Old Ipswich station reduced to rubble
IPSWICH'S original railway station has come to the end of the line as 157 years of history is reduced to rubble.The town's original station was off Croft Street, in the Old Stoke area of town, built by the Eastern Union Railway in 1846.
By Paul Geater
By Paul Geater
IPSWICH'S original railway station has come to the end of the line as 157 years of history is reduced to rubble.
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The town's original station was off Croft Street, in the Old Stoke area of town, built by the Eastern Union Railway in 1846.
Now it is being pulled down to make way for more homes in the Stoke area.
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"We are looking to clear the site as soon as possible – we can't say exactly when the sheds will come down, but it isn't far off," said a spokesman for English Welsh and Scottish Railways, which owns the site.
"Once it is cleared we will be able to talk more to developers," he said.
For many years during the steam and diesel era the shed was known as Ipswich Loco, home to the town's fleet of locomotives.
Later it became a carriage store and then used to repair freight wagons.
Recently it was used by freight company EWS to store withdrawn locomotives – but no one is employed there full-time.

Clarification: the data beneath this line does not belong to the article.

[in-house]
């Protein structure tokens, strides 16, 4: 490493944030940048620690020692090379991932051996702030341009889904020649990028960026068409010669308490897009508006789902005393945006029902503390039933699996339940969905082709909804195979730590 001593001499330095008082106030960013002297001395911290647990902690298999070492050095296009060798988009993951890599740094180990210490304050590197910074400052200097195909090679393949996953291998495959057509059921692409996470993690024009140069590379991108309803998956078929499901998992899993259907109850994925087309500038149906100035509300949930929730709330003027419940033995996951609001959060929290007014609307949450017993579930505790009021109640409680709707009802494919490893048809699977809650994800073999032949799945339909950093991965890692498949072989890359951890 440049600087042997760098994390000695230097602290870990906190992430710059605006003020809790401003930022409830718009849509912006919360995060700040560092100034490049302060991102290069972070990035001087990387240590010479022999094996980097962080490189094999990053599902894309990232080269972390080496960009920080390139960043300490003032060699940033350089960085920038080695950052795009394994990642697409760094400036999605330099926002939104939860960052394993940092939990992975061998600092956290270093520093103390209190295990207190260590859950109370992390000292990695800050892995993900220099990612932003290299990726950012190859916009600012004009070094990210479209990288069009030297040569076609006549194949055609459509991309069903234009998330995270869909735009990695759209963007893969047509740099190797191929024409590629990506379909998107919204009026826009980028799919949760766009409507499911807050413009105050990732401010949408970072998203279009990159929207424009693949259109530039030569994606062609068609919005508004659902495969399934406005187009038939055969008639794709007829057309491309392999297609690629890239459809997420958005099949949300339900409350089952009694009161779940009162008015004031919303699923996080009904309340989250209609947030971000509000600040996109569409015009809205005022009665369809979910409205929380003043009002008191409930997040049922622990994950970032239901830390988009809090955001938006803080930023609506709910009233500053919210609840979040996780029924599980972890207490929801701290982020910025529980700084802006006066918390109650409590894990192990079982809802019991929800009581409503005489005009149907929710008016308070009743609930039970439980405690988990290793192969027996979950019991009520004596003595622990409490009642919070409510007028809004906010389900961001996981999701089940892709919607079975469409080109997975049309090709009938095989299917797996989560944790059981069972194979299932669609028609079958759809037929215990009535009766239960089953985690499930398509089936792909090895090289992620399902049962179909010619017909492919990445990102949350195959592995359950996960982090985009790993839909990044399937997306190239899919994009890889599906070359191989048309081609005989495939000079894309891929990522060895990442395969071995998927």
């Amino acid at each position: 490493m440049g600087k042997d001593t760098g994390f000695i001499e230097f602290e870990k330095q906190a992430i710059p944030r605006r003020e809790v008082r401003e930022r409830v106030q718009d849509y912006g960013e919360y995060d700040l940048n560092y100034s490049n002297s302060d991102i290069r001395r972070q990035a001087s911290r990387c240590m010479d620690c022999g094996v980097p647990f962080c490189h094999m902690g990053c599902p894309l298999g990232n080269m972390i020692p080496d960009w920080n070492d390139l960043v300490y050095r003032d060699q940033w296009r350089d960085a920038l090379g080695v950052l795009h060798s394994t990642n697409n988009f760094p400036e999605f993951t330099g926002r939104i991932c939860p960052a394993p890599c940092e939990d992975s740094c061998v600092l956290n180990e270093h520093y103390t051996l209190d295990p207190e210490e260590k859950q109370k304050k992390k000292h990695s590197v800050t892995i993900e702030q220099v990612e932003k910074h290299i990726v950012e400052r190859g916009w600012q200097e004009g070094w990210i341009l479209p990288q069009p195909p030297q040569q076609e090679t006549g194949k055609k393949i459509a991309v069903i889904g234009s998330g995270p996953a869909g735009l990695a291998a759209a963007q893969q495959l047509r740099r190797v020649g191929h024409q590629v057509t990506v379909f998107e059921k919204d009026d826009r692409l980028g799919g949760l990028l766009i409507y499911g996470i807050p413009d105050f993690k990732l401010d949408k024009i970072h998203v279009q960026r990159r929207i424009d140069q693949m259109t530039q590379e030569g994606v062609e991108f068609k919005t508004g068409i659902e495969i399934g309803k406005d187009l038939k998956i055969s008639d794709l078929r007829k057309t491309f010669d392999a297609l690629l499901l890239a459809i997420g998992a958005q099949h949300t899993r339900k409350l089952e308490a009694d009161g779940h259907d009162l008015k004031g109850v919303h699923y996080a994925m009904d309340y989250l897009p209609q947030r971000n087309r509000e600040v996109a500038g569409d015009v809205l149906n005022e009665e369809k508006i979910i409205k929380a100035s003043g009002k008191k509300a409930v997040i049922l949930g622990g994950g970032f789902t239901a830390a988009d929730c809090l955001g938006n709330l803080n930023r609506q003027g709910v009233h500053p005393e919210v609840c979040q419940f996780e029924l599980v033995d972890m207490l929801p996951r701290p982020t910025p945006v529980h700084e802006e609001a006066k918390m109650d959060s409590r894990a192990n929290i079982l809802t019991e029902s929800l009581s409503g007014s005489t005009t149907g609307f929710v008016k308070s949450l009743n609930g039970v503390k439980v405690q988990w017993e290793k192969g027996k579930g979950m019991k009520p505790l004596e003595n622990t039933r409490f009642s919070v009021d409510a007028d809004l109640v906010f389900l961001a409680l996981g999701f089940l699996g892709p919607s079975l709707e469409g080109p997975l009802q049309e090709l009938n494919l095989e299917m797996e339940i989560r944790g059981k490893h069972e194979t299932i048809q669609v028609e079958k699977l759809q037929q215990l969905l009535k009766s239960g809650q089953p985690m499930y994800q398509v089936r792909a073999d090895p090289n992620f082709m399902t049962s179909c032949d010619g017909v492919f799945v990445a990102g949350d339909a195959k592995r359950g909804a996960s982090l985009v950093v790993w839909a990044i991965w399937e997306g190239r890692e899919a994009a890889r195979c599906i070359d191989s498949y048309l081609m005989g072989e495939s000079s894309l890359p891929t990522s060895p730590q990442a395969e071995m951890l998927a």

Now demolition contractors are due to move on site to pull down the remaining buildings and clear the site for redevelopment.
Although its heyday had passed, the depot achieved one last weekend of fame in 1996 when it played host to the EUR 150 event, which marked the anniversary of the arrival of the first railway to the town.
Hundreds of people visited the depot to see steam, diesel, and electric locos spanning nearly a century which were on show to the crowds.
Part of the site of the old Ipswich Loco depot is already earmarked for residential development in the town's draft local plan.
However developers have been talking to the council about the possibility of building homes on the whole site.
"No firm plans have been submitted to the council, but that is clearly in the mind of some developers – we would not be surprised to see an application for that," said a council planning official.
The existing buildings at the site were not listed and there would nothing to prevent them from being demolished by the rail company, he added.